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Tampa native Bernard Lafayette remembers good friend and fellow activist John Lewis

Lafayette and Lewis were college roommates and participated in the Freedom Riders movement together.

TAMPA, Fla. — As Rep. John Lewis was laid to rest, he was remembered and celebrated in Atlanta on Thursday as an icon and civil rights hero. 

While his former college roommate and fellow Freedom Rider, Bernard Lafayette was unable to attend the ceremony, he spoke to 10 Tampa Bay about Lewis’ legacy and their fight to make the United States a better country for all Americans.

NOTE: This conversation has been edited for length and clarity.

Reporter: You were not able to attend John Lewis’ service today, but you were able to watch. What were your thoughts on his send-off?

Bernard Lafayette: I thought it was absolutely superb. And one thing that I observed is that the speakers in their own way, reinforced what John Lewis was all about. And you could hear the repetition. Among them, so it was very clear that they did appreciate and did understand what John Lewis was all about. And so, I was very impressed with that.

Reporter: John Lewis often talked about getting into “good trouble.” What do you see as the value of good trouble?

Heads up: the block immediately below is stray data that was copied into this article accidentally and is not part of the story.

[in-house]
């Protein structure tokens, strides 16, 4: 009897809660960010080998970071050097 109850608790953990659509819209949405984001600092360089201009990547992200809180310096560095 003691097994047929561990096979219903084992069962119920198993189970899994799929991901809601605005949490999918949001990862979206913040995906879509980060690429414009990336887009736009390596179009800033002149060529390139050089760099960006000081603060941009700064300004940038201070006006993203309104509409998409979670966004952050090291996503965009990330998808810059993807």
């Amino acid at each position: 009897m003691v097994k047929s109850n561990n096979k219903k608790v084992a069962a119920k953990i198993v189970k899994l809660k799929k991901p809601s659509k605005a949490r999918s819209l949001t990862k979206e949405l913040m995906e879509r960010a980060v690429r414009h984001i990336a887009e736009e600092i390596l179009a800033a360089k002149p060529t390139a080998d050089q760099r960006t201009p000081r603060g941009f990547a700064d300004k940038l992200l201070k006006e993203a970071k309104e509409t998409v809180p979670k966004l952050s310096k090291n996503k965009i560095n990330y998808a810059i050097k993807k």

Lafayette: A law that was discriminatory--segregation laws and that sort of thing. We broke those laws. But we were obedient to a good law, which meant that you were upholding the right thing.

Reporter: You were very close with Lewis and have known him since your college days as his roommate. What emotions are you feeling now that he is no longer with us?

Lafayette: It took me a while to kind of accept the fact that I would not be able to be with him again…He was born in February. I just celebrated my 80th birthday yesterday. And C.T. Vivian [who died on the same day as Lewis] now we're very close, and his birthday is the 30th. Today, July 30. And so, I lost two close friends, brothers, within a 24-hour period. So, I've been struggling with that. But I'm doing well. I got a lot of family support.

Reporter: What do you want people to remember about Lewis?

Lafayette: The single most important thing that we want to remember about John Lewis was that he did not give up...He stuck with it no matter if he was pushed back beat back... he was being obedient to his conscience, and he wanted other people to join in with him.

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